Those attacks were blamed on Dawood Ibrahim, an Indian Muslim gangster with alleged links to al-Qa'ida.
Although Indian officials last night said it was too early to say who was behind the Delhi blasts, initial suspicions are bound to fall at the door of Islamist extremists. An alert was recently issued in India after a tip-off from the Americans that Islamic militants were planning attacks on US interests here, possibly using suicide car bombs.
The targeting of shoppers ahead of the Hindu festival of Diwali certainly seems to point to Islamist extremists. But people were also shopping ahead of the Muslim festival of Eid al-Fitr, which marks the end of Ramadan, and yesterday's bus bombing was in a mainly Muslim area of Delhi.
India has a history of attacks by Islamist extremists. Hindu-Muslim relations have been poor since Hindu hard-liners demolished a 16th-century mosque in 1992 in Ayodhya. More than 3,000 people died in religious riots that followed, and the Bombay bombings were said to be an act of retaliation.
Then there is Kashmir. The separatist movement fighting Indian rule in this disputed land was started by non-religious Kashmiri nationalists, but it was swiftly hijacked by Islamist extremists, backed by Pakistan.
The older generation of separatists has since forsworn violence. But Islamist militants still regularly commit attacks in Indian-held Kashmir, and India accused the militant Lashkar-e Toiba group, based in Pakistan, of a 2001 attack on parliament in Delhi.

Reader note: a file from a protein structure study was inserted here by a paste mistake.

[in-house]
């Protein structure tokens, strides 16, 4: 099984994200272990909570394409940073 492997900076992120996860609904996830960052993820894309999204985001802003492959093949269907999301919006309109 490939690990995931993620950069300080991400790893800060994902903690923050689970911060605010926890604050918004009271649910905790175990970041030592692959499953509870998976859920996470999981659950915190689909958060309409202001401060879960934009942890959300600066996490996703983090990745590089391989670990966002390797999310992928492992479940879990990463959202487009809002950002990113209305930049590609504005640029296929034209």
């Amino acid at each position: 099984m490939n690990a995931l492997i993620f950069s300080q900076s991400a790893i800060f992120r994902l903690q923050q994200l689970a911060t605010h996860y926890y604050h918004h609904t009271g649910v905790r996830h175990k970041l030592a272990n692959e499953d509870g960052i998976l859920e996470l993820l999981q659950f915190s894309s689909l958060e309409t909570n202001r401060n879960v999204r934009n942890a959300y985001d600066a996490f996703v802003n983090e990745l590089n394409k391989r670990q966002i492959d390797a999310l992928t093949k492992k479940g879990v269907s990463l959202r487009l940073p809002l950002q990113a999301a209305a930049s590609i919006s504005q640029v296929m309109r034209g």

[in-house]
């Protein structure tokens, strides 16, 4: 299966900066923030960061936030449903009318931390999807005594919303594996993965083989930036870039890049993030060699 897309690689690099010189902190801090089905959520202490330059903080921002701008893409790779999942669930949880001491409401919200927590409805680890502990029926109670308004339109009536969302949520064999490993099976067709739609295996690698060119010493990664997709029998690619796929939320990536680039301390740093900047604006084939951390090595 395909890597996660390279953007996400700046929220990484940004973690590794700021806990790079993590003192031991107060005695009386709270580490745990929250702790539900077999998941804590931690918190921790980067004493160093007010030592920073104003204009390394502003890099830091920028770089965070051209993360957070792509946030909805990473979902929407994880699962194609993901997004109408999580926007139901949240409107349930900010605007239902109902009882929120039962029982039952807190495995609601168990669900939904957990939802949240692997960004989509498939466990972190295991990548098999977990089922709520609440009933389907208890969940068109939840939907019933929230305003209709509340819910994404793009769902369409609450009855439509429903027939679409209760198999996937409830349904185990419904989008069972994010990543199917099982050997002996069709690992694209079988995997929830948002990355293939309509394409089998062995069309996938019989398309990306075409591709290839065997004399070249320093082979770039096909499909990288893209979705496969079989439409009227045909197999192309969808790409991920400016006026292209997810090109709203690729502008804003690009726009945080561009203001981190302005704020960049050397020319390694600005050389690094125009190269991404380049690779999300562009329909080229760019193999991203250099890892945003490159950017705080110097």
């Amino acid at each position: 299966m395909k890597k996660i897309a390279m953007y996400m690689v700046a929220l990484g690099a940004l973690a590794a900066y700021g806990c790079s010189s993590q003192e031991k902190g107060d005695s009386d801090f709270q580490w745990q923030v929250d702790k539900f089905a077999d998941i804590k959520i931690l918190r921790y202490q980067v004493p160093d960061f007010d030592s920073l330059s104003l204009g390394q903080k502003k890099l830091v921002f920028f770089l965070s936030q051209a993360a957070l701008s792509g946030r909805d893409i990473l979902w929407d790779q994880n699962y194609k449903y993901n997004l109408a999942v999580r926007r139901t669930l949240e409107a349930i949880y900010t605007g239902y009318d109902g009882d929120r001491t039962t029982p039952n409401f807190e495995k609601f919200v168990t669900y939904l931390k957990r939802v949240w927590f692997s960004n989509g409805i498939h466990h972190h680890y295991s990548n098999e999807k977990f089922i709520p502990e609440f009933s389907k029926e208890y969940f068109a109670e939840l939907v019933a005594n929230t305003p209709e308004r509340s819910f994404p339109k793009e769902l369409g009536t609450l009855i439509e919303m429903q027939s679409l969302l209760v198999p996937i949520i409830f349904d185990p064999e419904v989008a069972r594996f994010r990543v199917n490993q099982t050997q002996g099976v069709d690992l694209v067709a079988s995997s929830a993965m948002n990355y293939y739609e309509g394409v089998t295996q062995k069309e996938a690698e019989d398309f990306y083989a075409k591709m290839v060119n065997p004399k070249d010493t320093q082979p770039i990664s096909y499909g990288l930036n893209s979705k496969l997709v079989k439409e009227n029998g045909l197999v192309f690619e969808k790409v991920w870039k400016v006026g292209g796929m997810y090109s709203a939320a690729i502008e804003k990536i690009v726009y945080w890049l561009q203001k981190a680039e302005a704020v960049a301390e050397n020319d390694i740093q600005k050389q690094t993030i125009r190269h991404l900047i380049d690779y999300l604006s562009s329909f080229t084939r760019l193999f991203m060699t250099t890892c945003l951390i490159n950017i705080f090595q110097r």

India and Pakistan came close to nuclear war after India accused Pakistani intelligence of being behind the attack.
But Islamist militants are not the only possible culprits for the Delhi blasts. India is fighting a range of home-grown militant groups, including small separatist outfits. Among those who may have the capability for such an attack are the Maoist revolutionary Naxalites, though they have never committed an outrage on these lines before.
Two cinema bombings months ago in which one person died were blamed on Sikh extremists. In the 1980s, Sikh militants were behind blasts in Delhi, and the notorious bombing of an Air India flight from Canada to India in 1985.
But the Sikh insurgency has long ended, and the cinema bombings were said to be the work of a fringe group.Reuse content